Remote Learning – Student Perspective: Dyslexia and Shakespeare

Remote learning presents new challenges and opportunities to everyone involved: teachers, students, and parents. Students with learning differences, including ADHD and dyslexia, are especially susceptible to struggling with the new online format.

In this installment of Real-Life Experiences with Remote Learning, our eighth-grade correspondent explains what it is like to do an assignment that seems to hit all of your weaknesses.

Usually on Wednesday morning I have arts. In one class we’re writing a play, but this Wednesday the arts got cancelled. Instead we had English, where we’re reading Shakespeare. As any dyslexic student knows, it is AWFUL!

Usually in class we’ll discuss the book, which raises problems for me normally because I can’t understand what they’re saying. Now, in order to contribute, our teacher insisted that we find a quote and then write about it on a group document. We would then discuss it on the video call.

I am not great at typing, spelling, or reading Shakespeare, so I did not appreciate this added level of difficulty. When we went to discuss, I tried to “raise my hand” to ask questions, but I wasn’t called on because the teacher wanted all the thought written in the document. People who had written something could speak about what they had written. 

Her frustration is tangible. Instead of having art class, where the student is engaged in a creative project, she was surprised with English, a class that holds terrors for many students with dyslexia. They were reading Shakespeare, a challenge for most students, especially those with dyslexia. Finally, students could only participate if they were able to select a quote and write a sentence analyzing it, also challenging on multiple levels.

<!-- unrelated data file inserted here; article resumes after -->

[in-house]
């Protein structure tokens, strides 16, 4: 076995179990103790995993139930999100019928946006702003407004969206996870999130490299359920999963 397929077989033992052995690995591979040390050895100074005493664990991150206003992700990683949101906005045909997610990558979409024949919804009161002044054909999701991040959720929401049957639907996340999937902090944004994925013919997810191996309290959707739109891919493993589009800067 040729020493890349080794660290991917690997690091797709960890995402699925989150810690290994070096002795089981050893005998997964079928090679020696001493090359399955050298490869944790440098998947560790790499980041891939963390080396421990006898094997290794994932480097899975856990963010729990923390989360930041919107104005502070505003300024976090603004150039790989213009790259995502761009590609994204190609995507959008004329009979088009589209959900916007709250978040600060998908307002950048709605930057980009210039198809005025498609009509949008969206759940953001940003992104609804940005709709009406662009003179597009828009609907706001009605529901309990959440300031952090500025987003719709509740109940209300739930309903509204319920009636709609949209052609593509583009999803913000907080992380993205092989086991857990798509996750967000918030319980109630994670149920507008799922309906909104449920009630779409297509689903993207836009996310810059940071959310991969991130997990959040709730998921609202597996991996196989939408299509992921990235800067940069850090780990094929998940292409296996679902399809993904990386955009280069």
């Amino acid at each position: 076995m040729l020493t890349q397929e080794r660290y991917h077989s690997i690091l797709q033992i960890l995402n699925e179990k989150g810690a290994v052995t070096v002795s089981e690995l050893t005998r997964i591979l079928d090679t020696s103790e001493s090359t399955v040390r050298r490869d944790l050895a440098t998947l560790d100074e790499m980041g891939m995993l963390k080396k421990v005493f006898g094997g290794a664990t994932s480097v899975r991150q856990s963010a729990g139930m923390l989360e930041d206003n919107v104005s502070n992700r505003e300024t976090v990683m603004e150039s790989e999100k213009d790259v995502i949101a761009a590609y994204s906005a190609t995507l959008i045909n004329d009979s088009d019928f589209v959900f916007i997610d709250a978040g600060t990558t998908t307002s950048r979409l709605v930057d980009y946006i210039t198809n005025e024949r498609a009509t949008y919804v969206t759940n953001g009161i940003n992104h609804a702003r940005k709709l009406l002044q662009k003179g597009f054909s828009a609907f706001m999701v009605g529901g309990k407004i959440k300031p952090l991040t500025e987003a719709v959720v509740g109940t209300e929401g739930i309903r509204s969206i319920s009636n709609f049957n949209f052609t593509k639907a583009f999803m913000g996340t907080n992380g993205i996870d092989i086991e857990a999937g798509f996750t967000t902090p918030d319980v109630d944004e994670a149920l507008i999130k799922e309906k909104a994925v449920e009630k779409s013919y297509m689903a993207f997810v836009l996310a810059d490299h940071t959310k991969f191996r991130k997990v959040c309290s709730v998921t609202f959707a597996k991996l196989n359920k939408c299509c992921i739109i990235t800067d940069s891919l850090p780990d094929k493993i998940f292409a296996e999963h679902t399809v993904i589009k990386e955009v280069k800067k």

That is not to say that Shakespeare should not be taught to students with learning differences. It should. When reading Shakespeare, or other difficult material, it is crucial to  make sure that all students can access the material and know how to ask for help.

Luckily, the next classes offered some hope.

In health class, the teacher just told us to go on a walk, so I did. I know some of the teenagers in my class haven’t left their houses in five days, since school closed. We had another hands-on activity, and we had new choices because their plan is to renew the choices each week. I still had trouble picking a project, just like last week. This time, I’ve started to listen to an audiobook since it’s nice to listen to an audiobook while I work on a project.

Getting up and getting outside is a chance to reset the mind and leave behind negative emotions. In this example, the student was able to select a project that fit her interests as well as her academic strengths: listening to an audiobook. (Here’s how you can find audiobooks, a great resource to add to you remote learning toolbox.)

By varying activities throughout the day, we can offer students the opportunities to overcome and leave behind negative experiences that might otherwise stop them cold.

  • Michael Greschler, M.Ed., SMARTS Director


This post is part of our Real-Life Experiences with Remote Learning series.